Kedisan is a small rural village nestled at the foot of the Mount Batur on the island of Bali, at the edge of Lake Batur, the largest lake in on the island. The village sits amidst the panoramic setting of the crescent shaped lake and the majestic volcano filling the skyline above. It is one of 15 villages in the Kintamani Region, about 2 hours north from Denpasar, capital city of Bali.
Located between Lake Batur’s shore and the magnificent Mount Batur, Kedisan’s soil is well irrigated by the river and incredibly fertile due to the volcanic ash. That, combined with the cool mountainous climate makes it the perfect crop-raising terrain. It’s no wonder, therefore, that this region is inhabited largely by those that make a living by farming. Kedisan’s colorful patchwork of agricultural produce includes onions, cabbages, peppers, tomatoes and much more. Some residents of Kedisan also work as fisherman, as Lake Batur is home to quite the abundance of fish.
The Kintamani region has been well known since the 9th century, as is proven by various royal edicts engraved on copper plates found throughout Kedisan and the other villages around Lake Batur, such as Trunyan, Songan, and Buahan.
Batur Lakeside Hut offers a variety of spacious Balinese-style bungalows, each complete with twin or queen-size beds. Facilities include a swimming pool, a library, a restaurant offering local and international cuisines and a lakeside restaurant for fresh fish specials. Other services include guides up the mountain and to the volcano’s caldera, and transportation to other parts of Bali.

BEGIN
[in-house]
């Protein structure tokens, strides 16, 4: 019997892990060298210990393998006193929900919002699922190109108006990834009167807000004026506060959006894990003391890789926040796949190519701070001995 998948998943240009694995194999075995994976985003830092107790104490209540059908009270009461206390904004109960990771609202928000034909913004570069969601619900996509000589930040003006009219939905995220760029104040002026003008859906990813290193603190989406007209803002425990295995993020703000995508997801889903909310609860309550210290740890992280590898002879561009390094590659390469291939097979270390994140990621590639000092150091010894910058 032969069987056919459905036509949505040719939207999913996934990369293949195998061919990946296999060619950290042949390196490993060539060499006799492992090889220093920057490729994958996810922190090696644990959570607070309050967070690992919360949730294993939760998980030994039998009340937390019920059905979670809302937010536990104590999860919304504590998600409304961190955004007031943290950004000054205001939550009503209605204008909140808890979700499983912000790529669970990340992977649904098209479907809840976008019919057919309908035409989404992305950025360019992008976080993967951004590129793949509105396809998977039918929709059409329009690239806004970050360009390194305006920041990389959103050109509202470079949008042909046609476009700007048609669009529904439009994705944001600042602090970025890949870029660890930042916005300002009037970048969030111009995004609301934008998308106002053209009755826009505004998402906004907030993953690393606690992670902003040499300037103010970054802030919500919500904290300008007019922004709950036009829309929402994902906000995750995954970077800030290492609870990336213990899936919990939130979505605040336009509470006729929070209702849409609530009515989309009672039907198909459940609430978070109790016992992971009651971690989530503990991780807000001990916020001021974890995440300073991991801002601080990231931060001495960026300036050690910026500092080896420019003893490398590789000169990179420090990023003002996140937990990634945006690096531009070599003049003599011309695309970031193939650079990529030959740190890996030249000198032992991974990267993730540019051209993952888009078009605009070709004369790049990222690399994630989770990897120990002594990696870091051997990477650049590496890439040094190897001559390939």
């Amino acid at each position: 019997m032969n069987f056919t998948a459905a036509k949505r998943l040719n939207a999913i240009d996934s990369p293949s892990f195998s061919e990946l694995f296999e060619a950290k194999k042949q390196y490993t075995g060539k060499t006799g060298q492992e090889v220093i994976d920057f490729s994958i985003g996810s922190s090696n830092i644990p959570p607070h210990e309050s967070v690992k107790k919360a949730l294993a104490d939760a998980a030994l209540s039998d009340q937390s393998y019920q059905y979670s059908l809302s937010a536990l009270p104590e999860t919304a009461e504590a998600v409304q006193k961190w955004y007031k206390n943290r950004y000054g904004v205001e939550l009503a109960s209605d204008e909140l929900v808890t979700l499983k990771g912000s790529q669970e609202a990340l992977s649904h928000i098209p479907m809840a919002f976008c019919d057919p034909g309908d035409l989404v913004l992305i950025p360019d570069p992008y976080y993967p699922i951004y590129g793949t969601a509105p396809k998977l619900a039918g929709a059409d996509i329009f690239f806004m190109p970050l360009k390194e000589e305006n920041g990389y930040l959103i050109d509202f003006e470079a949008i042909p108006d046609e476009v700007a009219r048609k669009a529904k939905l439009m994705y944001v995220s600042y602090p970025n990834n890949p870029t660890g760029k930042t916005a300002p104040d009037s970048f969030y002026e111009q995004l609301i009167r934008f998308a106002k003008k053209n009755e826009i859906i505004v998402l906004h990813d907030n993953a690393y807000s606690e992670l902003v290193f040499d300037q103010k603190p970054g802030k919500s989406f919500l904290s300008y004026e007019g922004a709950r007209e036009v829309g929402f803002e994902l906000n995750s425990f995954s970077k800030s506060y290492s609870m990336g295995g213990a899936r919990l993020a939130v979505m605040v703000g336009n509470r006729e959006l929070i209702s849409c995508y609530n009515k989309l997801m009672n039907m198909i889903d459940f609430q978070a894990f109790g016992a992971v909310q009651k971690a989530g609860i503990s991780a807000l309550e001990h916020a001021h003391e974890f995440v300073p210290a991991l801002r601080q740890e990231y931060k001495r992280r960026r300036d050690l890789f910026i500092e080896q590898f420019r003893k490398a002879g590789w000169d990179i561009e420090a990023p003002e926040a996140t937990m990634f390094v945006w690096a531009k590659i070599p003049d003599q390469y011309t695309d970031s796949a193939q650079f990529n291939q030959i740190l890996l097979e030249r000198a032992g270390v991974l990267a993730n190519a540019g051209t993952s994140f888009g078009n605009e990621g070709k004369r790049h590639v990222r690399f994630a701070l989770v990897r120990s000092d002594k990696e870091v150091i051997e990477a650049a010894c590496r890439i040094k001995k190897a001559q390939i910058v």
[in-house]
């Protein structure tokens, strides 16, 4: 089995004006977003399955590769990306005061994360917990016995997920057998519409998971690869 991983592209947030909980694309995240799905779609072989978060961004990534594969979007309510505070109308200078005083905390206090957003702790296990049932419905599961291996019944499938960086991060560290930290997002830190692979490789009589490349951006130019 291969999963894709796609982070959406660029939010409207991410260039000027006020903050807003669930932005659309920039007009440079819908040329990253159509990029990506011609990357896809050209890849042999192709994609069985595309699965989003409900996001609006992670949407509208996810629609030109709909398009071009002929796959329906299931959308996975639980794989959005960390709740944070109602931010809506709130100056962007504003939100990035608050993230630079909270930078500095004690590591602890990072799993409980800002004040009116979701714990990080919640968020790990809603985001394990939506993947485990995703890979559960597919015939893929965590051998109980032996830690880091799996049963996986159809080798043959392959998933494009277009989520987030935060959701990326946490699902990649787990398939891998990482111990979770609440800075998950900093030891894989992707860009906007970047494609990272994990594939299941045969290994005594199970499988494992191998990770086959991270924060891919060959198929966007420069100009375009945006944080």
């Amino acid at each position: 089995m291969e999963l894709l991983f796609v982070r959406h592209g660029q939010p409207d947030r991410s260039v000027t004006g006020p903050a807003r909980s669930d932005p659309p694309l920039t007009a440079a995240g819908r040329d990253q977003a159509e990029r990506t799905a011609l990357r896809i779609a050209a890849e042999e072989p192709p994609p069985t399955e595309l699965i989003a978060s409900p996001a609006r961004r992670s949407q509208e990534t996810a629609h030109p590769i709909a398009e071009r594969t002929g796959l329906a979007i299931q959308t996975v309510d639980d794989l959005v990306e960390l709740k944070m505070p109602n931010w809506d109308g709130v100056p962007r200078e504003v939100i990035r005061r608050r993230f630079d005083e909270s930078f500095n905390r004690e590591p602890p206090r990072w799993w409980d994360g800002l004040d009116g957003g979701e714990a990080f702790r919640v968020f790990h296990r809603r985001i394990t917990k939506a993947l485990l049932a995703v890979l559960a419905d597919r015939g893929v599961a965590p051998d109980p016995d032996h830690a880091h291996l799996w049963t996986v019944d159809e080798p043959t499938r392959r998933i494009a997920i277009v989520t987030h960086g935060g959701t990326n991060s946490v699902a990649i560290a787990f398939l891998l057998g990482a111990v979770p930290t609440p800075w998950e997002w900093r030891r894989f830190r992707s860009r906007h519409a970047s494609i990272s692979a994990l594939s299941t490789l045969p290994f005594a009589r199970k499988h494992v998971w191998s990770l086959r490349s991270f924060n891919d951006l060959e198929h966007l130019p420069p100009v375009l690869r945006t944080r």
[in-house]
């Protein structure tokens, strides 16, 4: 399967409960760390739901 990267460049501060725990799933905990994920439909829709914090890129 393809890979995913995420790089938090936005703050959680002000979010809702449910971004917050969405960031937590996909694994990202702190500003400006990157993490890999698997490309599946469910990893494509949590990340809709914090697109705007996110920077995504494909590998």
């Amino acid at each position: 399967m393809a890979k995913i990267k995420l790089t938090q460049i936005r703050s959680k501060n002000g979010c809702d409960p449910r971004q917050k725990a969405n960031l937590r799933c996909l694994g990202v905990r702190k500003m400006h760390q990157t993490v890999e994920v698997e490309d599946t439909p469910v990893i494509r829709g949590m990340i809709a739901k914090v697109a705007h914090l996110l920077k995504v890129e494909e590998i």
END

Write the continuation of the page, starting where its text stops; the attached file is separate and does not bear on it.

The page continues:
Segara Hotel is located in Kedisan village at the foot of Mount Batur. It offers 4 standards of rooms, Economic, Standard, Deluxe and Superior. It also organizes several tours around Lake Batur and the surrounding area.
Surya Hotel in Kedisan Village offers 28 comfortable rooms, each with a private shower and hot water. Other services include trekking guides, tours around the island and free pick-ups and transfers. Rates range from USD 10 – 25 and include a free breakfast.
Baruna Cottages is located in the neighboring village of Buahan, also along the shore of Lake Batur. All rooms are inclusive of a Continental Breakfast, and free pick up from Ubud area. Rates range from Rp 400,000 – Rp 600,000 rupiah per night. Trekking guides and tours around the island are also available.
Bask in the site’s natural beauty and enjoy the fresh mountain air. Take a trek around the village or a swim in the cool lake.
One of the main attractions of Kedisan Village is Terapung Restaurant: a restaurant that floats on the surface of Lake Batur. This floating restaurant is the only restaurant around Lake Batur, and offers the seating choice of floating gazebo, or a floating lounge. Savor the delicious menu of freshly caught fish, fried or grilled with a delectable blend of Balinese spices to a backdrop of the clear blue lake and Mount Batur towering above. A crisp and spicy flavor, coupled with the beautiful scenery and cool mountain breeze creates a serene and romantic ambience that will not easily be forgotten.